For the first time, the landline phone industry, led by AT&T and Verizon, lost broadband subscribers to cable companies. Thanks to the higher speeds that cable providers can offer, cable companies have continued to add new household and small business customers. From April to June, the eight largest phone companies in the U.S. lost 70,000 DSL customers while the top four cable companies reported a gain of 290,000.
Phone lines, often decades old, are poorly suited to carry reliable Internet signals compared to the heavily shielded cables that carry TV signals. This makes it easier and cheaper for cable companies to provide fast Internet service, with providers regularly offering download speeds of 100 megabits per second, about 20 times faster than DSL.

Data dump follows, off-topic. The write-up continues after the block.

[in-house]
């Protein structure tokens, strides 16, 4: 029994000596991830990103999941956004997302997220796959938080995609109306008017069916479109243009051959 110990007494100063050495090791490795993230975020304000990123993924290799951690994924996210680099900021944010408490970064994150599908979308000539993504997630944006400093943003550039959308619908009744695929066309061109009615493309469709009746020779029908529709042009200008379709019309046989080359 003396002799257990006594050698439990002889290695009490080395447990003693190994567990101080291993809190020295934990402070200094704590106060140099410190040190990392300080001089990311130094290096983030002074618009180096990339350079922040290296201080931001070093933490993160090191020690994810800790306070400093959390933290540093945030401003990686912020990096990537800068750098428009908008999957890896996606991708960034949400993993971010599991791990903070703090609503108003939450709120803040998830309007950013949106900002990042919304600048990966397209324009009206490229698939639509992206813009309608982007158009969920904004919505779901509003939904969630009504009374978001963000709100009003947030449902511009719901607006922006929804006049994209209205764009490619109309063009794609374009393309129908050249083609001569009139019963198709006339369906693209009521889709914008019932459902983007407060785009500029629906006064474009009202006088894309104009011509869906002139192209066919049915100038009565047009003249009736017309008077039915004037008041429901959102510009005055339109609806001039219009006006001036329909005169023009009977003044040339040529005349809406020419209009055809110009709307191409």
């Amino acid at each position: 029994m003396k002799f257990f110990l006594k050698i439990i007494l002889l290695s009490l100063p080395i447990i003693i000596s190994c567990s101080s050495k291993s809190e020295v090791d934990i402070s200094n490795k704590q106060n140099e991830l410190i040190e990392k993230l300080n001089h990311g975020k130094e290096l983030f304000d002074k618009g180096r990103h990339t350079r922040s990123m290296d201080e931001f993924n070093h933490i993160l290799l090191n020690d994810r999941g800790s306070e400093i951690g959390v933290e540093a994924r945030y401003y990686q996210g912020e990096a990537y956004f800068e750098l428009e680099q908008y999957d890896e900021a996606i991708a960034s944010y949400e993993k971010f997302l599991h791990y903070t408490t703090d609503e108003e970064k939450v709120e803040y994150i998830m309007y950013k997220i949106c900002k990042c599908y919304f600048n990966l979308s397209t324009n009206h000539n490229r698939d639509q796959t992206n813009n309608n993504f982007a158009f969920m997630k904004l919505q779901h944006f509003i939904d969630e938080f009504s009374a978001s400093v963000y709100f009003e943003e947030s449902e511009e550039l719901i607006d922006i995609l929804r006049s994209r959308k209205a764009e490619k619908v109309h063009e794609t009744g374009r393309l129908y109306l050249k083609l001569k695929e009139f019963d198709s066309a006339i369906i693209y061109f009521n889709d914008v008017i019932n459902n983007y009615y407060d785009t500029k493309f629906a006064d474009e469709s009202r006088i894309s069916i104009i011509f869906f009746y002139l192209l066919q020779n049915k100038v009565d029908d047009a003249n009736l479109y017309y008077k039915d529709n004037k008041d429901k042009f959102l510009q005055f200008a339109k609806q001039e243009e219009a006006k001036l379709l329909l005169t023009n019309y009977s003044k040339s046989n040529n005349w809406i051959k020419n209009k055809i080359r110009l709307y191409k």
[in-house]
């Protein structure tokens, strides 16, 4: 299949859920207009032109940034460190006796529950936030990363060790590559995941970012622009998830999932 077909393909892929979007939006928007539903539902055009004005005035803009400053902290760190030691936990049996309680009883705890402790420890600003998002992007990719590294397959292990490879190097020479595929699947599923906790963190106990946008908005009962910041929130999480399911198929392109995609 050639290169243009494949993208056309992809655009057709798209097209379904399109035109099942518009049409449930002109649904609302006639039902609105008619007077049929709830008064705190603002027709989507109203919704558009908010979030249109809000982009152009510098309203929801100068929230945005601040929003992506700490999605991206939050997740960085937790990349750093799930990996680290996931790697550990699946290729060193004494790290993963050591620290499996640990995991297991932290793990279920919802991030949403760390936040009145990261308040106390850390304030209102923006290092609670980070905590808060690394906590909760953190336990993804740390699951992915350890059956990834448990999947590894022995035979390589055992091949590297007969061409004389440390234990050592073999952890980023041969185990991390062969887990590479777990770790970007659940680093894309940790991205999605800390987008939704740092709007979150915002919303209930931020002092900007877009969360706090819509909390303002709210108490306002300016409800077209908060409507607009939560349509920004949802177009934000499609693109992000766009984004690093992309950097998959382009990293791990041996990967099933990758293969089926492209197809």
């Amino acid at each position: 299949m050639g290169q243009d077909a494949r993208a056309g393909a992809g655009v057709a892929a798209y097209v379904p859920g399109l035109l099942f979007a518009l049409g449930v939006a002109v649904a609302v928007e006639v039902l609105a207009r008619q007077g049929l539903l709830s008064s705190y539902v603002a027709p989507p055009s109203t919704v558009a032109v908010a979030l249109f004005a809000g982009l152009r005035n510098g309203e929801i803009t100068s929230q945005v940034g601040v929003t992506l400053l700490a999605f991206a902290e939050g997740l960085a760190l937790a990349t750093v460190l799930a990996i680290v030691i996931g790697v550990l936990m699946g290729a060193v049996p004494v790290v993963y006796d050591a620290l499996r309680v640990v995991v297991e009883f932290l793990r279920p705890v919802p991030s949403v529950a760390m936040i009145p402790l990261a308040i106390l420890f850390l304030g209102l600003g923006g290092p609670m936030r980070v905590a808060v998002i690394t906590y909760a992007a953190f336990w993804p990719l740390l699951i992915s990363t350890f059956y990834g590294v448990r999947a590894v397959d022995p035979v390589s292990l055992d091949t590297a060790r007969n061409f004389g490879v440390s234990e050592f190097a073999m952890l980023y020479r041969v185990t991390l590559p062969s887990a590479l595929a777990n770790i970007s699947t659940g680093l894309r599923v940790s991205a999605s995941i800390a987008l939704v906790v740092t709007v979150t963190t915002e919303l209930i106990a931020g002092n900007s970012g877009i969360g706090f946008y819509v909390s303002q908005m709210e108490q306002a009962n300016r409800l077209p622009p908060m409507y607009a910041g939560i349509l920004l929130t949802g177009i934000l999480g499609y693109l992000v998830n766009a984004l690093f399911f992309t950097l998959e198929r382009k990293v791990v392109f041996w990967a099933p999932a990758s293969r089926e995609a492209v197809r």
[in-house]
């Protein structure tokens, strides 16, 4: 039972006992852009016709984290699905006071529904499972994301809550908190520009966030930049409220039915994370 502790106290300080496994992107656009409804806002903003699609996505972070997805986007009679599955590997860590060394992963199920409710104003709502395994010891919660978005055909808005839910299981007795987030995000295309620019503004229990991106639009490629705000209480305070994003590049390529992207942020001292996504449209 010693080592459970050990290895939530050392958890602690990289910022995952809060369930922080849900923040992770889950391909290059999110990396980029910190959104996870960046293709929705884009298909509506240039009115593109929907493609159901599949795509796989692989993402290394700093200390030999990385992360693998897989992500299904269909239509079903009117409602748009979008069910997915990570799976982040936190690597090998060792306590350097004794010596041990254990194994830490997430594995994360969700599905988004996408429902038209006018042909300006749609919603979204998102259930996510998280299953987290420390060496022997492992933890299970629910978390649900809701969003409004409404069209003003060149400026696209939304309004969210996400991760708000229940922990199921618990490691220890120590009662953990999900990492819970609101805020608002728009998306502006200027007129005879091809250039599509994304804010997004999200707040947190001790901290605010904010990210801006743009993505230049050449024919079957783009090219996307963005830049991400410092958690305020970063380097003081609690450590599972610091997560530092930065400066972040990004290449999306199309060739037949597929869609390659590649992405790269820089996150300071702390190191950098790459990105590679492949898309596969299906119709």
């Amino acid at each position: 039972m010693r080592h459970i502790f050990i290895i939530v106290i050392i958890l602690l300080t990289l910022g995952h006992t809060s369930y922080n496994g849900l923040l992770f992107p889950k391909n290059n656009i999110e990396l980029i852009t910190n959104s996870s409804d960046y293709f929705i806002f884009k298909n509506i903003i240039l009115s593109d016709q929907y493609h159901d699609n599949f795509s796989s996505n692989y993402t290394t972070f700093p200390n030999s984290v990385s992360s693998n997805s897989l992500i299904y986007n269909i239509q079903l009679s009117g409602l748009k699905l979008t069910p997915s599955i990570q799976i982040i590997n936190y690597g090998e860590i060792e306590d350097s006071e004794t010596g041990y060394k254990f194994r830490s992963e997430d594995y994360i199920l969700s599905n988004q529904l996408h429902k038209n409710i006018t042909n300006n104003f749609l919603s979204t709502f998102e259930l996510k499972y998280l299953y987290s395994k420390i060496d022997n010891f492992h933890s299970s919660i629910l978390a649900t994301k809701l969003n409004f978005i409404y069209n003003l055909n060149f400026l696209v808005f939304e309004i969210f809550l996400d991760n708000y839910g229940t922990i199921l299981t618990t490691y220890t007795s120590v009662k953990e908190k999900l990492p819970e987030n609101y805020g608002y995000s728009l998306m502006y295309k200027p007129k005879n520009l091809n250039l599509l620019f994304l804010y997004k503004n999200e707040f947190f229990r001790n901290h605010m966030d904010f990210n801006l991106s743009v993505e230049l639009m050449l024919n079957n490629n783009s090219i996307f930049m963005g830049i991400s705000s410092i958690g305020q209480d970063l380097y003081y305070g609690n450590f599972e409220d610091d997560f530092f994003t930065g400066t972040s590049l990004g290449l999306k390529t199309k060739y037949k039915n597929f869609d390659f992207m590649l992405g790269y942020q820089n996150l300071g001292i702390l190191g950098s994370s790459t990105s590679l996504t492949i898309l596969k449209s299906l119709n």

This is a tremendous blow to phone companies, which had been using broadband to offset a long-running loss of subscribers to regular phone service. With both declining, it could lead to a de facto monopoly on broadband in many area of the U.S., resulting in a lack of choice and higher prices.
Verizon, in an effort to compete, has replaced its phone lines with optical fiber in some areas. However, expanding service is expensive, so Verizon has stopped adding new areas to its FiOS build-out.